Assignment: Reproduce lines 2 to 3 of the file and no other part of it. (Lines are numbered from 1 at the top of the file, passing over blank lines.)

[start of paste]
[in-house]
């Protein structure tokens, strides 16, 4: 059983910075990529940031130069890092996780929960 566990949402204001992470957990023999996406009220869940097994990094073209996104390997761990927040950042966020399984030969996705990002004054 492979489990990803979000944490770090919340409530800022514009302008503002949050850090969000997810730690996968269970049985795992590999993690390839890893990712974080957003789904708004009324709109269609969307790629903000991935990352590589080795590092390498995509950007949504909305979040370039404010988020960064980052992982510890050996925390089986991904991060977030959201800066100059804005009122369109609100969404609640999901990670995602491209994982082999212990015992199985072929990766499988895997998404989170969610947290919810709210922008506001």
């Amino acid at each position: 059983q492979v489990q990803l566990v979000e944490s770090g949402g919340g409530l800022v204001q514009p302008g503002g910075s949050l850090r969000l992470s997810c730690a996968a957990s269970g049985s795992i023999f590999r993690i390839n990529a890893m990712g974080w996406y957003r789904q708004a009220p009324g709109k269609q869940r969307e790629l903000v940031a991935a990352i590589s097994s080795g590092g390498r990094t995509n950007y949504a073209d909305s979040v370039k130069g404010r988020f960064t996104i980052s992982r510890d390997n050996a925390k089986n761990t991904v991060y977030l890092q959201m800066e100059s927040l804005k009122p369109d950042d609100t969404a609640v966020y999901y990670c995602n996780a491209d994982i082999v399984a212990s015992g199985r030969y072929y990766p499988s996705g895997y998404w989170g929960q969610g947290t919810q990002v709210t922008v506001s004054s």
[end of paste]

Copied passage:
């Protein structure tokens, strides 16, 4: 059983910075990529940031130069890092996780929960 566990949402204001992470957990023999996406009220869940097994990094073209996104390997761990927040950042966020399984030969996705990002004054 492979489990990803979000944490770090919340409530800022514009302008503002949050850090969000997810730690996968269970049985795992590999993690390839890893990712974080957003789904708004009324709109269609969307790629903000991935990352590589080795590092390498995509950007949504909305979040370039404010988020960064980052992982510890050996925390089986991904991060977030959201800066100059804005009122369109609100969404609640999901990670995602491209994982082999212990015992199985072929990766499988895997998404989170969610947290919810709210922008506001």
């Amino acid at each position: 059983q492979v489990q990803l566990v979000e944490s770090g949402g919340g409530l800022v204001q514009p302008g503002g910075s949050l850090r969000l992470s997810c730690a996968a957990s269970g049985s795992i023999f590999r993690i390839n990529a890893m990712g974080w996406y957003r789904q708004a009220p009324g709109k269609q869940r969307e790629l903000v940031a991935a990352i590589s097994s080795g590092g390498r990094t995509n950007y949504a073209d909305s979040v370039k130069g404010r988020f960064t996104i980052s992982r510890d390997n050996a925390k089986n761990t991904v991060y977030l890092q959201m800066e100059s927040l804005k009122p369109d950042d609100t969404a609640v966020y999901y990670c995602n996780a491209d994982i082999v399984a212990s015992g199985r030969y072929y990766p499988s996705g895997y998404w989170g929960q969610g947290t919810q990002v709210t922008v506001s004054s």